That partially reflects Oklahoma City’s inability to come up with a good alternative on the wing. Terrance Ferguson started the last seven games Roberson missed, and while the 19-year-old rookie showed promise while scoring a career-high 24 points in a blowout win over the Los Angeles Lakers on national TV, overall he shot just 39.5 percent from the field and 33.3 percent from 3-point range. Ferguson totaled just 10 points in the last five games he started, presenting opponents little more threat than Roberson has.

Meanwhile, second-year guard Alex Abrines — a better 3-point shooter at 38.3 percent this season — has lost his rotation spot to Ferguson because he has struggled with other facets of the game. Forward Josh Huestis offers the most similar skill set to that of Roberson, for better or worse. His length is useful on defense, but Huestis has shot 28.4 percent from downtown.

If the Thunder’s coaching staff knows Roberson will be out the remainder of the season, they might get more creative in replacing him. One option is to go bigger, moving Carmelo Anthony back to small forward — a position he has played for just 157 minutes all season, per NBAwowy.com — and using either Jerami Grant or Patrick Patterson at power forward. Because he can shoot and capably defend, Patterson is probably Oklahoma City’s best and most complete option alongside the starters. However, Anthony might not be capable of defending wings for extended periods at this point, which would make a big lineup a non-starter.


Could the Thunder deal for a replacement?

Once the news of Roberson’s initial diagnosis broke, ESPN’s Royce Young suggested it might change how Oklahoma City approaches the trade deadline. While acquiring a defender of Roberson’s ability isn’t realistic for the Thunder, they could at least add a more reliable shooter who would help space the floor for their stars.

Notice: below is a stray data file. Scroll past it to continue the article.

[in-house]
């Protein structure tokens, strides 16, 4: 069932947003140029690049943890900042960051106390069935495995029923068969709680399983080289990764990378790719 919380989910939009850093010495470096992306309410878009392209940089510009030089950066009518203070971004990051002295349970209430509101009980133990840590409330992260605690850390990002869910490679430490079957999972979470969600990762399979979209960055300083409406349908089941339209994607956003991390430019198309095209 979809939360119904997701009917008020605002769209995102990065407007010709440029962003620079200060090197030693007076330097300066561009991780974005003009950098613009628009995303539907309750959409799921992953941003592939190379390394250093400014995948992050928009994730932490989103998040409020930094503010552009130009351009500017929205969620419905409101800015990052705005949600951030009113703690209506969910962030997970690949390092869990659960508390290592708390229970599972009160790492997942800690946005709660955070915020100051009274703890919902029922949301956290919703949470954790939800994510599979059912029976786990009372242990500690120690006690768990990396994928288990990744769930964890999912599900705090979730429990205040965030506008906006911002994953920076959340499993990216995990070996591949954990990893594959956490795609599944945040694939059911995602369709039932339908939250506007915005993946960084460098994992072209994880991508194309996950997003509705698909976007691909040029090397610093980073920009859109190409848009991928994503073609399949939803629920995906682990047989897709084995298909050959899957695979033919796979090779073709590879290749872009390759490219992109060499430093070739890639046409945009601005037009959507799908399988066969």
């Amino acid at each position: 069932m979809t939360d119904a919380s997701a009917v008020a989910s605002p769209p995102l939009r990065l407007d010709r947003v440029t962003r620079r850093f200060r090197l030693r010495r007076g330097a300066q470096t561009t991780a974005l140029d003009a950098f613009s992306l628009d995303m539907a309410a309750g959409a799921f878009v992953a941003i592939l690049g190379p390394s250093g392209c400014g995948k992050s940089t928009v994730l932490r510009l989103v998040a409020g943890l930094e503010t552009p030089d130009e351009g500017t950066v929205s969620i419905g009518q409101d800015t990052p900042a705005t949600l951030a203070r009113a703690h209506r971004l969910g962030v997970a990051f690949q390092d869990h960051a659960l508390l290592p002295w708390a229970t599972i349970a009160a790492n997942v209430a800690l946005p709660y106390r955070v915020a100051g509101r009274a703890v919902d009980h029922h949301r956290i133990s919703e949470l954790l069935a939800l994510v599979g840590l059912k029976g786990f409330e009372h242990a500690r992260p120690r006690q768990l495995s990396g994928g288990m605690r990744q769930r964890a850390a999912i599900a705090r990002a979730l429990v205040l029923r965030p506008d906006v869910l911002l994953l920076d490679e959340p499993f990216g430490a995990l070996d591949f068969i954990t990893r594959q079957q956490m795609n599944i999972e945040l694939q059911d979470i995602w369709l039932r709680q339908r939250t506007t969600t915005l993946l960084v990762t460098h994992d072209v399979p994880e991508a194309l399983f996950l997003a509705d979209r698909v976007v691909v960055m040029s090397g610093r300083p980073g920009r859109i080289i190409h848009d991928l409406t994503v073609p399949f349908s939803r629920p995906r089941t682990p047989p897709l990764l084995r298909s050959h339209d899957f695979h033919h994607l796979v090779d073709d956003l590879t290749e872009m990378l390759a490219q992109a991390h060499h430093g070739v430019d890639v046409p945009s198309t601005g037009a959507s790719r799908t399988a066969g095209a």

Making a deal will be challenging for Oklahoma City. Adding salary in a deal would be particularly costly because the Thunder already are scheduled to pay more than $20 million in luxury taxes. And Oklahoma City also can’t trade a first-round pick until at earliest 2022 because of past deals.

The best strategy for the Thunder might be to target cheaper players in the final year of their contracts. Joe Harris of the Brooklyn Nets, making $1.5 million, would be an ideal target. Or Oklahoma City could look to move Abrines as part of a deal for a slightly more expensive player, such as Marco Belinelli of the Atlanta Hawks.

The timing of Roberson’s injury is particularly tough for the Thunder, because the team had just started to come together at both ends after adding Anthony and George in offseason trades. Oklahoma City also is in a fight for playoff positioning, having climbed within a game of the Minnesota Timberwolves for home-court advantage in the first round of the playoffs and just two games back of the San Antonio Spurs for the third seed — crucial because it likely means avoiding a potential matchup with the Golden State Warriors in the second round.

The Thunder still have enough talent on hand to win a playoff series and be competitive deeper in the playoffs — provided they can find the right replacement for Roberson.